Monument Valley


It’s getting hard to write about singer-songwriters. Not that Monument Valley, the musical alias of the promisingly talented Ned Younger at all deserves to be pigeonholed into being just another post-Mumford singer-songwriter – he has a band for a start, and rather than being all hushed acoustics his music is something more intricate and electrified, and all the better for it.
It’s just that there’s only so many times the same adjectives can be used. Younger’s music is sincere, timeless and quite beautifully crafted storytelling. But you’ve heard us say all this kind of thing before. To save me having to be a bit more imaginative, we thought we’d get Ned Younger himself to do the talking.

So when I Google Monument Valley, I just find out a lot about Utah. Who exactly is Monument Valley?
It’s not particularly google friendly is it? Monument Valley, as well as being a tourist attraction in Utah, is the name under which I release music. It’s been going for a few months and Tongues, which is my first EP, came out in November.

What or who inspires your music in general, and specifically Tongues?
That’s always a hard question to answer because I think you’re expected to name bands and musicians, and obviously they do play a big role, but I think for me other things are just as important. I think broadly what inspires me are stories, whether those are in songs, books, photos or films. With this record in particular, the songs are based on photographs that I found in markets and car boot sales. I found, and still do find, that kind of image really inspiring in terms of writing songs.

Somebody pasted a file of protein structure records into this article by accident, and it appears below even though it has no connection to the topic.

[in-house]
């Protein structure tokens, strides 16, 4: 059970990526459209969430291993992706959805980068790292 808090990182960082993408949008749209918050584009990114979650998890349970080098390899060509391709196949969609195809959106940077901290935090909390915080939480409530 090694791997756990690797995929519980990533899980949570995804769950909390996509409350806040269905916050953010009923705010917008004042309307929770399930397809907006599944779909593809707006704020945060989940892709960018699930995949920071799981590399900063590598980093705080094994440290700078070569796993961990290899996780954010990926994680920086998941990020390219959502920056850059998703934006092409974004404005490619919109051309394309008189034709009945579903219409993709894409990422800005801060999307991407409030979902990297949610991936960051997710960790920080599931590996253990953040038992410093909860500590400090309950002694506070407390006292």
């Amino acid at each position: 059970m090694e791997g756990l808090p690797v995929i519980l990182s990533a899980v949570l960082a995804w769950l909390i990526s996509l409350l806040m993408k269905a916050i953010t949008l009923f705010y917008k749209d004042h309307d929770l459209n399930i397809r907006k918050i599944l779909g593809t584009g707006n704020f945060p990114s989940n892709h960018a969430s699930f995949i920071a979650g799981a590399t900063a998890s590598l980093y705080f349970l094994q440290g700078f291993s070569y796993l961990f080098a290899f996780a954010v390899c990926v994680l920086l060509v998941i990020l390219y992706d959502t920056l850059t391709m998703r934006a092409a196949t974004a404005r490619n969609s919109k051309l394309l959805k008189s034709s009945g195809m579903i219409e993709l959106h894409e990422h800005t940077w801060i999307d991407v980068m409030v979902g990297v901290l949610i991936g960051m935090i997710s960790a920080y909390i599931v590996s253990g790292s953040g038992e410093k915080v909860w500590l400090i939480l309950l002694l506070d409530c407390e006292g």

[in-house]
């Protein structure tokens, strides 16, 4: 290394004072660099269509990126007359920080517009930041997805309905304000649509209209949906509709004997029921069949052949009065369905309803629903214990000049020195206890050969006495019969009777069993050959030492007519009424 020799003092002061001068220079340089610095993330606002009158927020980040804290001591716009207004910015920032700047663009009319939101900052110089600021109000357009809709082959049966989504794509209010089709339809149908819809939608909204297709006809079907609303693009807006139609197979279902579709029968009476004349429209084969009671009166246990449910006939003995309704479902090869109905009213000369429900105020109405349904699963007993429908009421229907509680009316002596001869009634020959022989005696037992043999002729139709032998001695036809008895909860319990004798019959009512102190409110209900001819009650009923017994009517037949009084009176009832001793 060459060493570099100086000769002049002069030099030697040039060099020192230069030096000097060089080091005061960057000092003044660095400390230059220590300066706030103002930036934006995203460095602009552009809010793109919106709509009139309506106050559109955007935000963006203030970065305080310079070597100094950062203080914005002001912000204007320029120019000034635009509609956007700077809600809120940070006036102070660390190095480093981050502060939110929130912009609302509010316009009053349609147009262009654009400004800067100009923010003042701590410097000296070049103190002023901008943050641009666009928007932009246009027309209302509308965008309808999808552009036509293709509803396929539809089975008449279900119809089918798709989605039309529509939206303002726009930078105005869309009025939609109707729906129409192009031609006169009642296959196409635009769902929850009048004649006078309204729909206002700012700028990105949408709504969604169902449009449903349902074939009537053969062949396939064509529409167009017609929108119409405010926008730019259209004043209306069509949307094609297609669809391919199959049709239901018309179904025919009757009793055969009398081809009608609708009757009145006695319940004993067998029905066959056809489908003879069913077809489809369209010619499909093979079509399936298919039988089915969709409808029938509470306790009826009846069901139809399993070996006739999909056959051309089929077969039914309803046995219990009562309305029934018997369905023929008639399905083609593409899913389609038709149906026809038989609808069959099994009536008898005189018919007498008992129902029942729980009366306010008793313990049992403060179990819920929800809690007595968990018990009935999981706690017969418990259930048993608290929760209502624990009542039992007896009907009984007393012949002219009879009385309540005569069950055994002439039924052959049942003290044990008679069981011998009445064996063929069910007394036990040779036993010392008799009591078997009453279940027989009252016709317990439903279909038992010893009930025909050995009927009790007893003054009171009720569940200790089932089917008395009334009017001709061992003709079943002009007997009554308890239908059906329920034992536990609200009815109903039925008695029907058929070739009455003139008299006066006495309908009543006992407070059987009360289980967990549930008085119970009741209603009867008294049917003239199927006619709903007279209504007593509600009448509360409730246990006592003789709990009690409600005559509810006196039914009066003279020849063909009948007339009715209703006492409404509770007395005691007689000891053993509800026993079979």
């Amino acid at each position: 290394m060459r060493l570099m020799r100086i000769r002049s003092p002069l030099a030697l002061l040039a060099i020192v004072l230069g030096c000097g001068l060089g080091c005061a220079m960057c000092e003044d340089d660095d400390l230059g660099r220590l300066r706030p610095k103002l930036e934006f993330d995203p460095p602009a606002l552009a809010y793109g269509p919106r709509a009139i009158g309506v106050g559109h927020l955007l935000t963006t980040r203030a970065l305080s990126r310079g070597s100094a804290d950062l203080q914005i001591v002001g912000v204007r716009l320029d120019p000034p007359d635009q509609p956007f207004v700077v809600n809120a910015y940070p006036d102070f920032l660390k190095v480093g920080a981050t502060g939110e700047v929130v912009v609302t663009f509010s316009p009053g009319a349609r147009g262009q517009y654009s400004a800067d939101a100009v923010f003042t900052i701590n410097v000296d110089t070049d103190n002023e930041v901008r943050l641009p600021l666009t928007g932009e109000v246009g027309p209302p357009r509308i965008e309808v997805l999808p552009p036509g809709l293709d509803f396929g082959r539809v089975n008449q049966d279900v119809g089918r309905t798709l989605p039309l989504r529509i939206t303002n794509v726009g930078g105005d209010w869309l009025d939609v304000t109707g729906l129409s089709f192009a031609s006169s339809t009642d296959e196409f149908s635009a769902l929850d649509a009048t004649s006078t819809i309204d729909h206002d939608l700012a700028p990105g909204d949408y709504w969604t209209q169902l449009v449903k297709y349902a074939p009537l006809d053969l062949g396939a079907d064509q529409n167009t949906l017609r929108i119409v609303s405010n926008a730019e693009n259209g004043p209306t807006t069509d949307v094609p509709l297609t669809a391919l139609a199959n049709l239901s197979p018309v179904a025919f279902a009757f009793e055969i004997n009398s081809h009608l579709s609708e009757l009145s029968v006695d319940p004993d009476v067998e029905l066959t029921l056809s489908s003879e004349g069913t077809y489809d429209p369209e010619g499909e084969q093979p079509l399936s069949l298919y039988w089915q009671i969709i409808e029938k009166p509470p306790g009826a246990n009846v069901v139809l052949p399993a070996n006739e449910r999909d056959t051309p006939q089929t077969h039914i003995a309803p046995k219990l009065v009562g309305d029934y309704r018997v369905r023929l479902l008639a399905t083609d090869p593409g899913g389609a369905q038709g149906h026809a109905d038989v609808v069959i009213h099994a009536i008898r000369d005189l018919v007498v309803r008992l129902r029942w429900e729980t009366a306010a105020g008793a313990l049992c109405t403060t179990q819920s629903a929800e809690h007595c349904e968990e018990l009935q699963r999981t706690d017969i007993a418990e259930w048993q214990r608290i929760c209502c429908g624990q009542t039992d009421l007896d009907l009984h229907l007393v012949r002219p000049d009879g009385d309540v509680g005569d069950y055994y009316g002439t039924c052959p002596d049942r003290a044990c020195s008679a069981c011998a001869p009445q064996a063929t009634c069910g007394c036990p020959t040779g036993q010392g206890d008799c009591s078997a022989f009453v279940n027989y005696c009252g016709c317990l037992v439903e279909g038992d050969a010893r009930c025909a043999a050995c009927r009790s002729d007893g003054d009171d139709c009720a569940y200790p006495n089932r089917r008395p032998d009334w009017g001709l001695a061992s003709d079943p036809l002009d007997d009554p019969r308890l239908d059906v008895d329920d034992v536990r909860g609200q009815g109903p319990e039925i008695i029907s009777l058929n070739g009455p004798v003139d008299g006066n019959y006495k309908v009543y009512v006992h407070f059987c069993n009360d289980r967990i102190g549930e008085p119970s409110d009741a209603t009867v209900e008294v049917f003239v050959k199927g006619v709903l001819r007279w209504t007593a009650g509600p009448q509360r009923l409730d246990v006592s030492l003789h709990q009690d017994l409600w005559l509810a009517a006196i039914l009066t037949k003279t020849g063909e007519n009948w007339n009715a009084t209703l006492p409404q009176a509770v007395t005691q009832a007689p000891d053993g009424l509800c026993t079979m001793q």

The physical version of the EP has been released with a book, how does that tie into the music?
It was always conceived as a book because the songs are so intrinsically linked with the visuals, both in terms of the photographs that inspired the songs and the illustrations that accompany them. We pushed the book idea really hard and I can’t imagine it being in any other format. Once people see the book they tend to get it straight away.

I’ve heard you used to be quite into UK garage, what caused the detour from that route to your style of music now?
Well I never actually made any UK garage, though I would have liked to and would still like to at some point, so it was never a conscious choice to leave it behind. I think it’s probably influenced what I’m doing now in some way, though I’d be hard pressed to tell you exactly how.

What are your plans for the future? Is there a plan yet for an album release or another EP after Tongues?
There are plans afoot to record again in January, so you should be hearing from me again sooner rather than later. We’re just talking about what form that might take at the moment, and there are some ace ideas flying around. In the meantime I’m also continuing to work with my friend Mikey Smith, who did all the illustrations for the TONGUES book, on something longer form. I’m excited about that too.

Tongue’s is out now, and the first track Round & Round (from somewhere between Benjamin Francis Leftwich and toned down Los Campesinos!) is quite possibly the highlight, check it out below.